Saturday, February 24, 2007

No matter how you look at it...

The War in Iraq has become a sort of everpresent specter in American political life and conversation. Given the perception of a nearly ironclad correllation (bordering on causality) between one's party affiliation and political philosophy and whether or not one supports the continuation of the War, this is only to be expected. But when a bunch of random citizens talk politics, everything has an easy solution. I've never been convinced that the reality is ever so easily dealt with.

In 2002, the United States Congress granted to President George W. Bush the power to go to war. And to wage that war in pretty much any way he chose, for as long as he deemed it necessary, and without anything in the way of real Congressional oversight. A number of both Representatives and Senators, primarily (but not exclusively) in the opposition, who are now the war's staunchest critics voted in favor of that measure. (Not that they needed to. Their opposition wouldn't have withstood a party-line vote.) And despite the fact that a number of them claim that they were duped into voting for an open-ended war by an Administration that lied about intelligence (or, if they're feeling somewhat more charitable, was simply acting on honestly mistaken information), they were really only doing their jobs when they voted in favor. No, the job of Congress is NOT to rubber-stamp everything that the President, as the Chief Executive, wishes to do. While parlimentary bodies the world over may do just that from time to time, it's not actually in the job description. The Congress did its job back in 2002, because that's what the majority of the public wanted them to do at the time. You could say that the Administration lied to the public, or simply passed on flawed information, but that's pretty much beside the point at this stage of the game. The point is, in 2002, with the destruction of the World Trade Center towers by Al-Queda suicide operatives still fresh in everyone's mind, the public wasn't in the mood to quibble in the face of a potential threat. The Aministration held out Iraq as just such a threat, with data (accurate or not) to back that up, and that's pretty much all anyone needed to know.

Fast forward to 2007. The war has dragged on for years. Despite the fact that President Bush stood on the deck of an aircraft carrier and proudly proclaimed "Mission Accomplished," it's hard, if not impossible, for the average Joe on the street to see how ANY progress has been made since the depostion of Iraqi President Saddam Hussein. In anything, a before-and-after comparison seems to indicate that the place has gone to Hell in a handbasket, and no-one can find the brakes on the handbasket. Despite the fact that we're constantly hearing about how Iraq is now stuffed to the rafters with bloodthirsty Islamic terrorists, bent on killing Americans, the 6 o'clock news shows a nation full of people who appear to be mainly Hell-bent on killing each other by the double-handsfull. They say that no official records are kept of the death toll in Iraq, so the numbers vary widely, but even the low estimates are insane, by American standards. Pre-war Baghdad was about the size of Chicago. Do you really think that Chicago would still be a functioning municipality with car and/or truck bombings being a weekly occurance, and the discovery of multiple bodies a daily one? As much as people bemoan the murder rate in large American cities today, I think the people of Baghdad would swap places with us in a heartbeat.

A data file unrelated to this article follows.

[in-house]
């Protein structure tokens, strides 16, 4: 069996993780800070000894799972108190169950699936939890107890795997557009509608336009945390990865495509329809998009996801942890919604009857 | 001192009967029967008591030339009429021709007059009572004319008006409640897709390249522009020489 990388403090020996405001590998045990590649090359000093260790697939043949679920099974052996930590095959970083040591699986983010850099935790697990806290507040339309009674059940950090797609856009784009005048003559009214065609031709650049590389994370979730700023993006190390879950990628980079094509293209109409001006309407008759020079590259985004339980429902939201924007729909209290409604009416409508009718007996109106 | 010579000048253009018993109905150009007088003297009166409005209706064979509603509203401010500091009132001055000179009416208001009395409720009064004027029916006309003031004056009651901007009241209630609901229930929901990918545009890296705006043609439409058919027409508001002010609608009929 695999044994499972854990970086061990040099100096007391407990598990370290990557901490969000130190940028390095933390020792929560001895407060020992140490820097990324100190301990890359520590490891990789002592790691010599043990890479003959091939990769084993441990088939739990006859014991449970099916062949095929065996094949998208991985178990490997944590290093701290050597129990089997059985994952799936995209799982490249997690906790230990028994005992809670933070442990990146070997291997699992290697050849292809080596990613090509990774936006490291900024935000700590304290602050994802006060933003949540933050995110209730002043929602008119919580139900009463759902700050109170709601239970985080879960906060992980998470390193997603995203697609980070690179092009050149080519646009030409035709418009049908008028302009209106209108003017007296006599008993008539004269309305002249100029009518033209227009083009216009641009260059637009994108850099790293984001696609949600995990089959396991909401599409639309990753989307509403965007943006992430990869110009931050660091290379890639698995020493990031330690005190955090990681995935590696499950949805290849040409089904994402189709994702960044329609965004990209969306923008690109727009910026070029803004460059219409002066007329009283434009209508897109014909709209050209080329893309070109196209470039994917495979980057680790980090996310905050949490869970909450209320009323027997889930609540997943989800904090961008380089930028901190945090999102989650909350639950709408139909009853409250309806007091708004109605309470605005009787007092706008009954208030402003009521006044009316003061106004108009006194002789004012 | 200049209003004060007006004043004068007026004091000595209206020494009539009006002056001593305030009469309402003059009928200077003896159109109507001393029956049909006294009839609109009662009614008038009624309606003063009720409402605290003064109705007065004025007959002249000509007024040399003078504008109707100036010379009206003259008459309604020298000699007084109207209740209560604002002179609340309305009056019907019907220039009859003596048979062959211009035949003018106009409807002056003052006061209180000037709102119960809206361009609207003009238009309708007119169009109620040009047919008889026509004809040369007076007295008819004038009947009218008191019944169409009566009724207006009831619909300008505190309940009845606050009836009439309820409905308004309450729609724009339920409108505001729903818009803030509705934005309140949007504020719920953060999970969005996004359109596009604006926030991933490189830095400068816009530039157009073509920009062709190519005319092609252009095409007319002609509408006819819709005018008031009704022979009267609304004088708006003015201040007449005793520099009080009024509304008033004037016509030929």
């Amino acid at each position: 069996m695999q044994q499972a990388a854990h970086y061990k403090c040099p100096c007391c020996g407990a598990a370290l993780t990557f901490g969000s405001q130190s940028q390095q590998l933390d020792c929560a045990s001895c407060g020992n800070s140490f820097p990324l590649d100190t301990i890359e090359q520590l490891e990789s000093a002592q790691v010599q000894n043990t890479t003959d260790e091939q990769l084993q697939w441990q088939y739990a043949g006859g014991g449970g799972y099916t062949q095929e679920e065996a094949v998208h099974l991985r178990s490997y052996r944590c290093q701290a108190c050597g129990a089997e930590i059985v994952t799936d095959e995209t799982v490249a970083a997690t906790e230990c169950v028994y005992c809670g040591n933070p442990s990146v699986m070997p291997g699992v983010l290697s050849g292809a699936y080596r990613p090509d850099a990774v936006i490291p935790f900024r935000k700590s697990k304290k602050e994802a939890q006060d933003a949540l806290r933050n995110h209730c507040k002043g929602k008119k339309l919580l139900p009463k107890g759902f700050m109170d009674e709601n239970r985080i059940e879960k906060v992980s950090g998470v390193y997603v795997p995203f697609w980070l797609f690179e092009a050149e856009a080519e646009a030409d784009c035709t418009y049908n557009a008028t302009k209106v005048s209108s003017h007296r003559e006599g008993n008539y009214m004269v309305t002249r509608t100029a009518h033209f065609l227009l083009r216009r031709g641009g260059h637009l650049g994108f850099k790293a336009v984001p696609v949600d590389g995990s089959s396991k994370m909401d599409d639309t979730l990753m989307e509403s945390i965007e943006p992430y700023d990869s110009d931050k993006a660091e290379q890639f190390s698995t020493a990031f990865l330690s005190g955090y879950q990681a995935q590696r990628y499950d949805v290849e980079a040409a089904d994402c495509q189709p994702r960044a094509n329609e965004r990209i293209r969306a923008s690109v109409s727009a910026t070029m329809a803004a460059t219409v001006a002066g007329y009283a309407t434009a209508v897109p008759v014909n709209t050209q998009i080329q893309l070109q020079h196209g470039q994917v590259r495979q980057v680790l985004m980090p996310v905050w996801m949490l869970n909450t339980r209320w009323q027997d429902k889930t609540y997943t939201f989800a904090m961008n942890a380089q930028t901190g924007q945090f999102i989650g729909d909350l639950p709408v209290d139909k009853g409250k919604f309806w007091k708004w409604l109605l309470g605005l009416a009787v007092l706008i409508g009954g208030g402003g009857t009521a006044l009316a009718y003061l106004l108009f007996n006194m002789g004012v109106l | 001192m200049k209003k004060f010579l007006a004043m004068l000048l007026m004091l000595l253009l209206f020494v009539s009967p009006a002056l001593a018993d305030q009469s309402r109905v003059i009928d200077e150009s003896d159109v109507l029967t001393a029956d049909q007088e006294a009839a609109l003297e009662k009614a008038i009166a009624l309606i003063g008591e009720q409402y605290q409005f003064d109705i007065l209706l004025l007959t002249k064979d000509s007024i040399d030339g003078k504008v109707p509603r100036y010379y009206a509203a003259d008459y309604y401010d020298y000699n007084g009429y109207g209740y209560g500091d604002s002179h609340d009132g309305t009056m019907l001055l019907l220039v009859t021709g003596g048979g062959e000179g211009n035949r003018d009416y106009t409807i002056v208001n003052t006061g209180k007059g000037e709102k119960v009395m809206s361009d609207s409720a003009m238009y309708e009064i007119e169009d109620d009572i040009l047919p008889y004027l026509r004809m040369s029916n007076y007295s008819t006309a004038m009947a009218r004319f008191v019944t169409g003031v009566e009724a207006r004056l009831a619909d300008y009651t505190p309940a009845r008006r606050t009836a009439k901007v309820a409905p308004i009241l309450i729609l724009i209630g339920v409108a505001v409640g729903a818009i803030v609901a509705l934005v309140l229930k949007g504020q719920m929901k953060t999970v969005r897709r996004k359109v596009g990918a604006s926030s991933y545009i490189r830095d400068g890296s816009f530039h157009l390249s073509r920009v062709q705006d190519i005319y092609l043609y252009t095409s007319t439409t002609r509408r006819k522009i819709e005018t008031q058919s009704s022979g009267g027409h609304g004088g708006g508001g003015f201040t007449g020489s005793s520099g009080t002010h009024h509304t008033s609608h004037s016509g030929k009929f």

And so, unsurprisingly, as the public has started to decide that maybe this WASN'T such a good idea, after all, we're starting to hear calls to cut our losses and let the Iraqis sort it out for themselves. Some people say that the violence in Iraq isn't really our problem, others say that WE are the problem, and there are likely a number of people who say both.

And this is where the politics begins. Despite the fact that I'm not really a fan of this administration, and this particular demonstration of their ability to wage a long-term conflict doesn't spark any sort of confidence in me, I actually feel sorry for a number of senior administration officials, and Republican politicians. They've wandered in between a rock and very hard place, and it's obvious to anyone with half the sense that's been given to cabbage that there isn't a graceful way out. Leaving Iraq, and letting the Iraqis fend for themselves is, actually, a no-win situation. Either the Iraqis botch the job, and the whole place collapses, perhaps dragging down half the region with it, or the Iraqis, by themselves or with help from neighbors, get their act together. One scenario puts the United States in the position of having demolished a nation-state and then, after mis-managing the reconstruction, abandoning it to complete meltdown; and the other demonstrates that it was our very presence that either destabilized things or allowed the local authorities to avoid dealing with issues that, when they had no other choice, they were perfectly capable of handling.

So that leaves them with staying put, and throwing one strategy after another at the situation, hoping that sooner or later, one of them actually works out. In the meantime, the political opposition is holding them up as the very definition of (depending on who you ask) either incompetent or malicious, the public is rapidly both losing patience and turning on itself, and the many members of the international community are becoming cynical, hostile or paranoid about out long-term intentions. And at this stage of the game, there's so little faith that the Administration could actually come to manage the situation well, that a workable solution is going to be seen mostly as the Universe taking pity on the luckless.

Not a position that I want to find myself in.

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